Jacobson is Professor of Music and Director of Choral Activities at Northeastern University, where he served nine years as Music Department Chairman and six years as the Bernard Stotsky Professor of Jewish Cultural Studies and inaugural chair of the Jewish Studies Committee. He is also founder and director of the Zamir Chorale of Boston, and Visiting Professor and Senior Consultant in the School of Jewish Music at Hebrew College. He has guest conducted and lectured throughout the United States as well as in Europe, Israel and Australia. In 2016 Choral Arts New England presented him the Alfred Nash Patterson Lifetime Achievement Award. Over one hundred of his choral arrangements, editions and compositions have been published, and are frequently performed by choirs around the world. His book, Chanting the Hebrew Bible: The Art of Cantillation, published by the Jewish Publication Society in 2002, was a finalist for the National Jewish Book Award. He is co-author of Translations and Annotations of Choral Repertoire—Volume IV: Hebrew Texts, published by earthsongs in 2009. Dr. Jacobson holds degrees in Music from Harvard College, the New England Conservatory, and the University of Cincinnati, and a Doctor of Humane Letters honoris causa from Hebrew College.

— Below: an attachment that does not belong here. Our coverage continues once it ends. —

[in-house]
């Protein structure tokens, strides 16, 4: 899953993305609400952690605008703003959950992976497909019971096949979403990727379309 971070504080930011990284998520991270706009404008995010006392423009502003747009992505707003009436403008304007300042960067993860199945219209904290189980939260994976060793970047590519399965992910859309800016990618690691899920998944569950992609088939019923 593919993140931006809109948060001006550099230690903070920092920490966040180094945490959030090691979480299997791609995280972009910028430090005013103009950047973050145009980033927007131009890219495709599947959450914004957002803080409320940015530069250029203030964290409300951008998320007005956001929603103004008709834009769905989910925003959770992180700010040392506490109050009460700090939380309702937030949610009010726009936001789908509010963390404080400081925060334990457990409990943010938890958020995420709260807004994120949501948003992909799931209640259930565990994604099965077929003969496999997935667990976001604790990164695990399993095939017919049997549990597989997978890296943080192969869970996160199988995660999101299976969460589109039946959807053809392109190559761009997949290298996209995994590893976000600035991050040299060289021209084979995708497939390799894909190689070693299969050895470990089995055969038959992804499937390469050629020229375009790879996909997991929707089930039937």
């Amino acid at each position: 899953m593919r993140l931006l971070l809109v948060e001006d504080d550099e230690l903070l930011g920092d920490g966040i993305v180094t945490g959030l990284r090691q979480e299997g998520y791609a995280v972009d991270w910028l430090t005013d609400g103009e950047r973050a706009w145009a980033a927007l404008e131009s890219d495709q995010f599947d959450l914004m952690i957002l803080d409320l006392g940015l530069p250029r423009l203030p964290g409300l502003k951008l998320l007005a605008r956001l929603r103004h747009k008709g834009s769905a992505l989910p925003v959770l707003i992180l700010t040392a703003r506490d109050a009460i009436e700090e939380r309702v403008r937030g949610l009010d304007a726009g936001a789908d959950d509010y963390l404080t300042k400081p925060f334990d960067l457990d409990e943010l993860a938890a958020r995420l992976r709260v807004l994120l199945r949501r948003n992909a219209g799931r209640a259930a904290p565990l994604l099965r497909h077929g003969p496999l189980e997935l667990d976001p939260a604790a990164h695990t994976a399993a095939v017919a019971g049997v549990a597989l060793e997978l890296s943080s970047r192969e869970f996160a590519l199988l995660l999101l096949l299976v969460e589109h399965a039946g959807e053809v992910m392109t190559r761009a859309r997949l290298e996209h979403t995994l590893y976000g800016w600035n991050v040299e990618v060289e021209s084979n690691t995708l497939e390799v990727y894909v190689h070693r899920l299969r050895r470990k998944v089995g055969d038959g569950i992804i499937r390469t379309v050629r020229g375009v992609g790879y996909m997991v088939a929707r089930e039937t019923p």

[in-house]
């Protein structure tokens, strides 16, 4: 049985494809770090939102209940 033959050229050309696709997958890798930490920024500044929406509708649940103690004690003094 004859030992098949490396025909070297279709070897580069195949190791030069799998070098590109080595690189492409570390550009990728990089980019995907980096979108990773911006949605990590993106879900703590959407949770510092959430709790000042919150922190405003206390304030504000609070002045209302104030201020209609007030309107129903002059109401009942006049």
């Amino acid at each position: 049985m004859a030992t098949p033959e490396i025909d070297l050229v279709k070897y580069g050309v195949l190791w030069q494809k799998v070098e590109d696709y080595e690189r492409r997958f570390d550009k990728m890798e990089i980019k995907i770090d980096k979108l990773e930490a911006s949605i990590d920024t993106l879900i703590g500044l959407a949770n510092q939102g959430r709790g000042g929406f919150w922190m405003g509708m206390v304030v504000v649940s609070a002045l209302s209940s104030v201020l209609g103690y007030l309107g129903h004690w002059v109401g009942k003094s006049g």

Aziza Khazzoom, Indiana University
Aziza Khazzoom is associate professor in the Department of Jewish Studies and Near Eastern Languages & Culture at Indiana University. Aziza Khazzoom’s work traces the formation of ethnic inequality among Jews in Israel, combining quantitative and qualitative methods. She is the author of Shifting Ethnic Boundaries and Inequality in Israel, Or: How the Polish Peddler Became a German Intellectual, published by Stanford University Press in 2008. The book focuses on why ethnic discrimination occurred in Israel, and argues that concerns over producing the state as western centrally determined who was excluded and who was included. Other work on ethnic formation in Israel has appeared in the American Sociological Review, Social Forces, and Signs. She is currently collecting life stories of Polish and Iraqi Jews who immigrated to Israel in the 1950s. She has held NSF and ISF grants and postdoctoral fellowships from Tel Aviv University and the Van Leer Institute.

David Makovsky, Washington Institute for Near East Policy